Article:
Yesterday, the Federal Trade Commission issued an 81 page document entitled “Guides Concerning the Use of Endorsements and Testimonials in Advertising"” requiring bloggers who write testimonials about products to disclose gifts or payments they receive. So if a company sends you a dollar-store toy, you will be scrutinized by the government, regardless whether you were asked to post a review or not. Whether it be free review copies of books, trips to oil rigs, payments, t-shirts, whatever it is, you better disclose it, to Uncle Sam, or, as the Washington Post reports, you’ll be fined up to $11,000 in fines
This is yet another attempt by the government to regulate the internet and imposes significant regulations upon bloggers. As radio host Dana Loetch noted, “the government is attempting to put all website, both personal and professional, under its thumb under the guise of protecting consumers from dishonest bloggers and bloggers from dishonest companies. It shows a lack of faith in both the public and the blogging community which has been doing just fine and doesn’t welcome the bureaucracy.”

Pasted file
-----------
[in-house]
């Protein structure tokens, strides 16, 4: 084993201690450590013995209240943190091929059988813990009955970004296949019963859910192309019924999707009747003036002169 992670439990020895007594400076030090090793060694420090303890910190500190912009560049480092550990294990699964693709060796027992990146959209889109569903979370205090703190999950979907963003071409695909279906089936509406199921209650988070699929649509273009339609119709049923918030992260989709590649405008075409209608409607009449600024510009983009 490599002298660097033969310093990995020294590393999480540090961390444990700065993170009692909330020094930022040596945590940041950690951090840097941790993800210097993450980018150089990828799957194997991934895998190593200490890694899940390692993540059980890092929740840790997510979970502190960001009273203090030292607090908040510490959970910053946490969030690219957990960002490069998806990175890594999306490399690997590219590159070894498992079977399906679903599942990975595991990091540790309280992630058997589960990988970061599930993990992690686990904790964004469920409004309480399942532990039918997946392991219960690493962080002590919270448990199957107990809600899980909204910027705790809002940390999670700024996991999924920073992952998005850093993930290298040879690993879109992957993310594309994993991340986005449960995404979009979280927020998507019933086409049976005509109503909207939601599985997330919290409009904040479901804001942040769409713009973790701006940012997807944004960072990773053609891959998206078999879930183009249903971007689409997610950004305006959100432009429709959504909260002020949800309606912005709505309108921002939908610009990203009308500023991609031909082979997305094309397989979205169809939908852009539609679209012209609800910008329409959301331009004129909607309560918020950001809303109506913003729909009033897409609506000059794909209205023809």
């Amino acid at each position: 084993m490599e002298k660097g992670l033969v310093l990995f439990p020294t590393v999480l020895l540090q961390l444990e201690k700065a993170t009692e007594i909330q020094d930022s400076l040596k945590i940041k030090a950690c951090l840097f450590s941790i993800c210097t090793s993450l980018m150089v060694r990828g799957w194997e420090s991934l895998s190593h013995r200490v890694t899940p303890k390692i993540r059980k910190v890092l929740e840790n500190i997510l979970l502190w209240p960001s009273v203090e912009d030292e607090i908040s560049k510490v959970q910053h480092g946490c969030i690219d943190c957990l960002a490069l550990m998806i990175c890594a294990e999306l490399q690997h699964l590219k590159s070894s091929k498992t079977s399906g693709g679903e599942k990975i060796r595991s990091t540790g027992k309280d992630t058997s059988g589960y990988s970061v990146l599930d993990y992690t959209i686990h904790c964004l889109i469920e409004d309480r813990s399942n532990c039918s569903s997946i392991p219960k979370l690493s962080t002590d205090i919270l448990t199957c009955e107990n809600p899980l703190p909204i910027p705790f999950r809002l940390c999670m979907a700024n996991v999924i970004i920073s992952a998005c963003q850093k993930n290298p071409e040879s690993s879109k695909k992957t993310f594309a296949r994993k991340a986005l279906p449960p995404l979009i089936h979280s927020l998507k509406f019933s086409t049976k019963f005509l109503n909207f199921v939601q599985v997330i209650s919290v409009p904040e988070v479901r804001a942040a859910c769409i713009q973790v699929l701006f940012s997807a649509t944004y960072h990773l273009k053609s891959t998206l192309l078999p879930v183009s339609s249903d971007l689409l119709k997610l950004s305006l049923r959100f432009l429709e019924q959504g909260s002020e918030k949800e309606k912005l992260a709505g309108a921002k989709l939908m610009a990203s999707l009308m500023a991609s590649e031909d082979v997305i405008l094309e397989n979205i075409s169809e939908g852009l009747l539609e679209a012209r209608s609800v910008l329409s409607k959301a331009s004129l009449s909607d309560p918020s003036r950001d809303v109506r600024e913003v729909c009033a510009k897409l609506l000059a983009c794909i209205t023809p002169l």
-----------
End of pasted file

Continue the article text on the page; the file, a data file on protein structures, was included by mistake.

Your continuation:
Jim Harper of Cato also comments that the FTC is trying to put itself in the business of guaranteeing the veracity of speech and the honesty and straightforwardness of bloggers, and fails to understand that “No” meansno law abridging the freedom of speech or of the press. He adds that the “protection” in this regulatory scheme encourages consumers to be supine and irresponsible. State law should deal with frauds as they occur. There should be no law barring or limiting paid endorsements — certainly not a federal law.
In related developments, the Examiner today reported on an FTC workshop “workshop” called ”From Town Criers to Bloggers: How Will Journalism Survive the Internet Age?”. This covers such topics as how to change government policies to ensure the rather Orwellian “optimal amounts and types of journalism”, and also to what extent the Federal Government should financially subsidies the mainstream media, a road effectively to the creation of a government-run press.
Those of us who believe in freedom of the press, the First Amendment, and a vibrant online community should be very worried indeed.